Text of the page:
“It’s primarily so that when I’m looking at you, I don’t see you carrying any kind of weapon, or anything suspicious. If there was, or if a parent was having some trouble with it, [the clerk at the Welcome Center] can push a panic button, which will flash in my office, [and] also go directly to the NEISD police to say ‘We have a problem’. And then they [would] react, and take security measures. So, the buzzer system is fully activated, and it works, and if parents come in, they have to buzz. If students are out there, and they wanna come in, they have to buzz, [because] those doors remain locked all during the day,” Mehlbrech said.

Approximately 70 to 80 people are coming in and out of the building through the buzzer system in a day.

“[It’s] mostly parents dropping off, it’s also new parents enrolling their students, it’s also students coming in from a doctor’s appointment, students coming in late. It’s also from the tech program that they got of campus and pals and different activities and they also coming in through this door, so I allow them in,” Welcome Center clerk Pam Garrett said.

Almost every door is to be locked during the entire school day.

“If you were to go to these doors [G and F wing that lead to bus stop] right now, they’re all locked. You can’t come in that way. If you go through the E, F doors, those are all locked. You can’t get in from the outside. The buzzer is just for the main [doors] to get in, so it forces all of the traffic to come up to this front, so then that’s how they would get in during the day,” Mehlbrech said.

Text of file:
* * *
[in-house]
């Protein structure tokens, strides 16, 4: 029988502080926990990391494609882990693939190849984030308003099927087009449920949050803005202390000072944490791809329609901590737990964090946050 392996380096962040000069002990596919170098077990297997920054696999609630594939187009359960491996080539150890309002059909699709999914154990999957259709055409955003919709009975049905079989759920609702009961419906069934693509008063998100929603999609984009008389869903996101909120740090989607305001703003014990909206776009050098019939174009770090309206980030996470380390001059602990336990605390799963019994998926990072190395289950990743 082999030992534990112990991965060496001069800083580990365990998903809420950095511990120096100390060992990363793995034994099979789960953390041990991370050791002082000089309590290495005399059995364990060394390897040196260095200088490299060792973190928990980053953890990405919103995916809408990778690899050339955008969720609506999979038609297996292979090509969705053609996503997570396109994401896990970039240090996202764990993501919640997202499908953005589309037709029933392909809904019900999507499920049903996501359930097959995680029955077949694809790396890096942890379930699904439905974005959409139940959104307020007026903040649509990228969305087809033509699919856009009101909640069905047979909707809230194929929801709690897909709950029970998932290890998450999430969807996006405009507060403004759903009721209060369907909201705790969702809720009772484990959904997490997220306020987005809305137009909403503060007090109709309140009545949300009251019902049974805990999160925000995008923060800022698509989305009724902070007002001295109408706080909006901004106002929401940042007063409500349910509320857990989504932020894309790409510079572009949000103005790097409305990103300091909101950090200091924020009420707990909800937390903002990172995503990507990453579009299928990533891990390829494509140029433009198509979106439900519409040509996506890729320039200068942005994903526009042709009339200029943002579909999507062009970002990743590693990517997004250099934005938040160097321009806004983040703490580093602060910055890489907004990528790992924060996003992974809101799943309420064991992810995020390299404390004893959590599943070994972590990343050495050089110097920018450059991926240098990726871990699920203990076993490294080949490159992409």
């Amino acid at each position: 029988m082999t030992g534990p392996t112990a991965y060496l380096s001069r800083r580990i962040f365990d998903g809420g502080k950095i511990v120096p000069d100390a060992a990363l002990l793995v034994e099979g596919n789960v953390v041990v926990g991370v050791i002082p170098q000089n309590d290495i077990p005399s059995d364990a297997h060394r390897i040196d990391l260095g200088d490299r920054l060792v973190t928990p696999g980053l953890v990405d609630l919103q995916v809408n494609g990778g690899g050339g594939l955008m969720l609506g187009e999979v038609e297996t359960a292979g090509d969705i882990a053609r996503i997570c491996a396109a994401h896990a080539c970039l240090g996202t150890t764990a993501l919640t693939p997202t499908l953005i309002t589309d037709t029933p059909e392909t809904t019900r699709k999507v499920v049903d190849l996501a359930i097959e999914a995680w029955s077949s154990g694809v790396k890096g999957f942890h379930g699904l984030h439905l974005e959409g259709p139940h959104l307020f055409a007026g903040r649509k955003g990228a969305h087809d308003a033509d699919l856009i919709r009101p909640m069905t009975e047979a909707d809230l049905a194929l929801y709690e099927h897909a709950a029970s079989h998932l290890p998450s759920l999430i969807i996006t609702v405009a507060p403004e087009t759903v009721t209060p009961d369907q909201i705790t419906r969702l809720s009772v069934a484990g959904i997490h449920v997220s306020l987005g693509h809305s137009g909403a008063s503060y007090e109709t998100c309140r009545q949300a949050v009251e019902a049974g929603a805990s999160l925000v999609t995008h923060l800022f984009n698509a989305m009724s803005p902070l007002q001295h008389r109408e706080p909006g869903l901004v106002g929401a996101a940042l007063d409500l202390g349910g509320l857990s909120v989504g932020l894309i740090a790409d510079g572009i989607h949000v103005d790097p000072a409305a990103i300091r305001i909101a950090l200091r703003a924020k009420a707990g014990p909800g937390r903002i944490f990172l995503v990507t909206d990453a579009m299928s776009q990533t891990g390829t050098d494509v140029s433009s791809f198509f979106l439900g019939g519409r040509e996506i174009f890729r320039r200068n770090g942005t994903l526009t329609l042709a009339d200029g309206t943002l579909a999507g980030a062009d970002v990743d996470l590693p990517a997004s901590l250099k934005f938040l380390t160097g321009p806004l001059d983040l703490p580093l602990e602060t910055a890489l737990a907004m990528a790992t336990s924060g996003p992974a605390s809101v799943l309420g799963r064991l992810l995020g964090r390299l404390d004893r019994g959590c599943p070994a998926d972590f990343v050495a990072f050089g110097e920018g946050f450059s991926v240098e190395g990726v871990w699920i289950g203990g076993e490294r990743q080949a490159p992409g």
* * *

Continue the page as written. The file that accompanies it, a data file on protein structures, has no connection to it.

However, one or two doors must remain open, due to the constant moving of students in the building.

“I think, in a high school, you’ve got to understand we’re mobile, that we are always moving, and, with 3000 kids, you’re gonna have kids coming and going all day, from the time you’re here until the time you leave, whether it be going to different classes, whether they’re calling you to the office, or they have to go to the nurse. Interiorly, we still gotta keep things accessible but monitored, so mostly every door is locked, but we also understand that, during the day, [we] gotta keep one or two open, so that people can get back and forth, like to the athletic building, and back to the main building are one of the two major ones… So even though they may or may not be locked, they’re monitored, and we have cameras on,” Mehlbrech said.